To enable unmanned aerial vehicles (UAVs) to refuel from tankers in flight, NASA researchers are studying the motion of a refueling hose and its conical basket drogue when in proximity to a receiving aircraft.
Aerodynamic phenomena can cause the refueling hose and drogue to be displaced by the wakes of the aircraft, and this must be mapped and understood before UAVs can successfully engage in automated aerial refueling.
The Automated Aerial Refueling (AAR) project at NASA's Dryden Flight Research Center in California uses a pair of F/A-18 jet aircraft to represent the tanker and receiver in formation over the Mojave Desert. Following flight test envelope expansion sorties in December 2002, the team is readying for another series of flights in May and June to complete drogue model development. The goal is to create a versatile computer model for refueling UAV aircraft.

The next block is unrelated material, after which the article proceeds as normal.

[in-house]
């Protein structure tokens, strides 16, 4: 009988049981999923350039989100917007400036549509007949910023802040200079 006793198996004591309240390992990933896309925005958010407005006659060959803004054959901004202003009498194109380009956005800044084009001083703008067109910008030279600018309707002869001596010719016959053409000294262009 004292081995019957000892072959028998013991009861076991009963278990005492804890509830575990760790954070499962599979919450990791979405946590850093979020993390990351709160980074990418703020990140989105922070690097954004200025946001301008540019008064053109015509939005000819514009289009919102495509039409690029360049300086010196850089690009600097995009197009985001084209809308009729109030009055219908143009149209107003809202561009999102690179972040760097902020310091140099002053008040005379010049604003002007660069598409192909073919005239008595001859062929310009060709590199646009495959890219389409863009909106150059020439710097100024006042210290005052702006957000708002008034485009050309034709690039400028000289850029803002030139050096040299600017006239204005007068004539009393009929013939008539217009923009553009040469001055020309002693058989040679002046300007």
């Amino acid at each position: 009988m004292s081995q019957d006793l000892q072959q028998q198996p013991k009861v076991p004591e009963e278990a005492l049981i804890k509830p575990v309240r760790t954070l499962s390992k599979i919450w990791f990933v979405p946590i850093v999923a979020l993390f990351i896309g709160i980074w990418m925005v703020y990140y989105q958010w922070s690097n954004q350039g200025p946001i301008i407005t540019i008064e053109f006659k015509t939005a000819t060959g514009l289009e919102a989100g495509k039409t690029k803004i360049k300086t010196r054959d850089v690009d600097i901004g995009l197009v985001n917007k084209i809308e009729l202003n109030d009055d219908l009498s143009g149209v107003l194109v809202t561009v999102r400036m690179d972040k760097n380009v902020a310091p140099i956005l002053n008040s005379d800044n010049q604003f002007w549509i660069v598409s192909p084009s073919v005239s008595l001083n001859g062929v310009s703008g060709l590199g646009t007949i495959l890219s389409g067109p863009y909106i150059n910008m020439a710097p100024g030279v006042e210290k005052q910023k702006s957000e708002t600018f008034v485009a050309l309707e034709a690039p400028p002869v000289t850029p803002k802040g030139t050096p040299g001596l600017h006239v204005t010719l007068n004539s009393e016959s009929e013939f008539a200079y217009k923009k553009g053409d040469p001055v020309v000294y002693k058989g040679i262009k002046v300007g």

NASA Dryden is working with the Defense Advanced Research Projects Agency (DARPA), the Air Force Research Laboratory, Naval Air Systems Command, Naval Air Force - Pacific Fleet, Canadian Air Force, Boeing, and Northrop-Grumman in this effort.